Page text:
Egyptian Technology > Egyptian Medicine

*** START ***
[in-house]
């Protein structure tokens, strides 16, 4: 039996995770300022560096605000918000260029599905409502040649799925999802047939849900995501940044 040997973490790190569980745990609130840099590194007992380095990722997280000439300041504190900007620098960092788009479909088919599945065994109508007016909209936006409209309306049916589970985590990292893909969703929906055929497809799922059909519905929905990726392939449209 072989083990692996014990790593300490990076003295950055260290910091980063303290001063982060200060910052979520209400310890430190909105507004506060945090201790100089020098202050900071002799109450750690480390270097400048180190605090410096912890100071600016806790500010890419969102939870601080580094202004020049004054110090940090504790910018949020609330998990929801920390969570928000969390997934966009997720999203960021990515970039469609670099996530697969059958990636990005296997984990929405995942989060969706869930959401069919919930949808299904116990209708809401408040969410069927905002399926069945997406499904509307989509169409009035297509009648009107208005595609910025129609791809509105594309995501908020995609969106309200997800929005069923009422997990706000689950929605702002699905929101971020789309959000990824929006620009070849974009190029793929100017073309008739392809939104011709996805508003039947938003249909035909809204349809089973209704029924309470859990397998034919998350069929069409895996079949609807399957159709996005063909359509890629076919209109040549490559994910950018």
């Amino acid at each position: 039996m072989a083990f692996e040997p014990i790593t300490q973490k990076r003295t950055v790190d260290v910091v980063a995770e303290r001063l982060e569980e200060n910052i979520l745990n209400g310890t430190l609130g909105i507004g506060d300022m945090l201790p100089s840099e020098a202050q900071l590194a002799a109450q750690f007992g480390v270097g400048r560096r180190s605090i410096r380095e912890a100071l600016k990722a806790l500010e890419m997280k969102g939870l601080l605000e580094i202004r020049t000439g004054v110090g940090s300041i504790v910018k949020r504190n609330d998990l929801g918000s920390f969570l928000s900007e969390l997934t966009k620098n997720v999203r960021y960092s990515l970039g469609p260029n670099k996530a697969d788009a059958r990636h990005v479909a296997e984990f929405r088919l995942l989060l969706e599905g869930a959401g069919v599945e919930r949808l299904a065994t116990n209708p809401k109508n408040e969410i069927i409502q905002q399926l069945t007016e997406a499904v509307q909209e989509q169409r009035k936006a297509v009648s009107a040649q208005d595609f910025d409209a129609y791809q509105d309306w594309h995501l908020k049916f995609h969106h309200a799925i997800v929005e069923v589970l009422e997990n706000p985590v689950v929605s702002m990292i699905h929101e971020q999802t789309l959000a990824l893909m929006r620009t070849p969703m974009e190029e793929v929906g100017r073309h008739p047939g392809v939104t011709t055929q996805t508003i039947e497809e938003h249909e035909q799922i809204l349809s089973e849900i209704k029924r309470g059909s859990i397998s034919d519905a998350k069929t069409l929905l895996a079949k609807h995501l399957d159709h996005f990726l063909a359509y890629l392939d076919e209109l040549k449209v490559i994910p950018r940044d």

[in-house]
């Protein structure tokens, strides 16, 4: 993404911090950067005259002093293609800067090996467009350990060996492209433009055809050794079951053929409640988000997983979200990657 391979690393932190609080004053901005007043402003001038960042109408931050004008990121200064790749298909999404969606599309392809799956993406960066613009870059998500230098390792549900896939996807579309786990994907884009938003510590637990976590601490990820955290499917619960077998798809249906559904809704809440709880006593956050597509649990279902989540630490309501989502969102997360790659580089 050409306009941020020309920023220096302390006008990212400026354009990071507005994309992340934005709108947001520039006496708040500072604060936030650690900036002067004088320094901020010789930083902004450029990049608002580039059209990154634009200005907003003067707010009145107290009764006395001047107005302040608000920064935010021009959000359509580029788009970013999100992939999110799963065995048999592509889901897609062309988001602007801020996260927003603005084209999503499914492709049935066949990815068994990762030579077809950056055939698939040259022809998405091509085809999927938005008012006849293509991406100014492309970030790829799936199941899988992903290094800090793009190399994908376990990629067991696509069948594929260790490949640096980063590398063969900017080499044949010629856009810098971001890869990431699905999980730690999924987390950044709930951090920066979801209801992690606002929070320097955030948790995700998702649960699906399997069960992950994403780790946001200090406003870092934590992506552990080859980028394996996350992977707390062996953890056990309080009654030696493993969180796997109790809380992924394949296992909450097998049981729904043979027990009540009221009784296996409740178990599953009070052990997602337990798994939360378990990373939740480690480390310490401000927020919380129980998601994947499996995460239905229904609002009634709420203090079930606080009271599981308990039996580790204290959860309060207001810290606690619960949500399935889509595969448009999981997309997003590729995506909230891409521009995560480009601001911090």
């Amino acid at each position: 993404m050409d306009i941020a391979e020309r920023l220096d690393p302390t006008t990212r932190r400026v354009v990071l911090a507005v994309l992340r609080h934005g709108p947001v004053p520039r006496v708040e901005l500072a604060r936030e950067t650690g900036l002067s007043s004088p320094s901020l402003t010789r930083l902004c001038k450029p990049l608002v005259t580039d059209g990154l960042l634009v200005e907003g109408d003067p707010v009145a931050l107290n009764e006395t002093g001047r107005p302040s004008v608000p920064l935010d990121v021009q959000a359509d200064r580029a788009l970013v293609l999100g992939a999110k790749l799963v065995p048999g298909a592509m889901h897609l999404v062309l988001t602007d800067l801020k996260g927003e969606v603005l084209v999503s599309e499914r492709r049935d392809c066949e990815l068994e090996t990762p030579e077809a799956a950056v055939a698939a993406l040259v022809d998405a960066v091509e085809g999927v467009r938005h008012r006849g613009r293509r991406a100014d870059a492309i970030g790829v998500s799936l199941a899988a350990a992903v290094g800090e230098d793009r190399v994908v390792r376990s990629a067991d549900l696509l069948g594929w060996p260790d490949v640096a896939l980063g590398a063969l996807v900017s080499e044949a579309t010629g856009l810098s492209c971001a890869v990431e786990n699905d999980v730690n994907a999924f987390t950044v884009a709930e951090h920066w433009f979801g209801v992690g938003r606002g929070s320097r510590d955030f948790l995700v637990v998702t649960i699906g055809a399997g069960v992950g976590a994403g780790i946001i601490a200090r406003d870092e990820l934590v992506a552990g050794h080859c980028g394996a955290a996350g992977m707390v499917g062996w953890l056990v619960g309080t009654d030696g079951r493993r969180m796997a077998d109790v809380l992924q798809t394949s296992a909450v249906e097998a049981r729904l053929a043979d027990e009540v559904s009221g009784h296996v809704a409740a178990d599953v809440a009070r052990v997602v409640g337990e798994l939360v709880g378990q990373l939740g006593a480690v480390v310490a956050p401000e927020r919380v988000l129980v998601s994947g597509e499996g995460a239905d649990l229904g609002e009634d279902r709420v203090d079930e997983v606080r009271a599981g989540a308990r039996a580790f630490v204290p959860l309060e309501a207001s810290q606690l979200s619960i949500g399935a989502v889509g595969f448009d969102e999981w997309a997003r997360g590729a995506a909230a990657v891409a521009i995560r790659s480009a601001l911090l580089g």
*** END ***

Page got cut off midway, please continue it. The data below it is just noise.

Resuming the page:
The Edwin Smith papyrus is one of the first medical documents still extant, and perhaps the earliest document which attempts to describe and analyze the brain: given this, it might be seen as the very beginnings of neuroscience. However, medical historians believe that ancient Egyptian pharmacology was largely ineffective. According to a paper published by Michael D. Parkins, 72% of 260 medical prescriptions in the Hearst Papyrus had no curative elements. According to Michael D. Parkins, sewage pharmacology first began in ancient Egypt and was continued through the Middle Ages, and while the use of animal dung can have curative properties, it is not without its risk. Practices such as applying cow dung to wounds, ear piercing, tattooing, and chronic ear infections were important factors in developing tetanus. Frank J. Snoek wrote that Egyptian medicine used fly specks, lizard blood, swine teeth, and other such remedies which he believes could have been harmful.Mummification of the dead was not always practiced in Egypt. Once the practice began, an individual was placed at a final resting place through a set of rituals and protocol. The Egyptian funeral was a complex ceremony including various monuments, prayers, and rituals undertaken in honor of the deceased. The poor, who could not afford expensive tombs, were buried in shallow graves in the sand, and because of the arid environment they were often naturally mummified.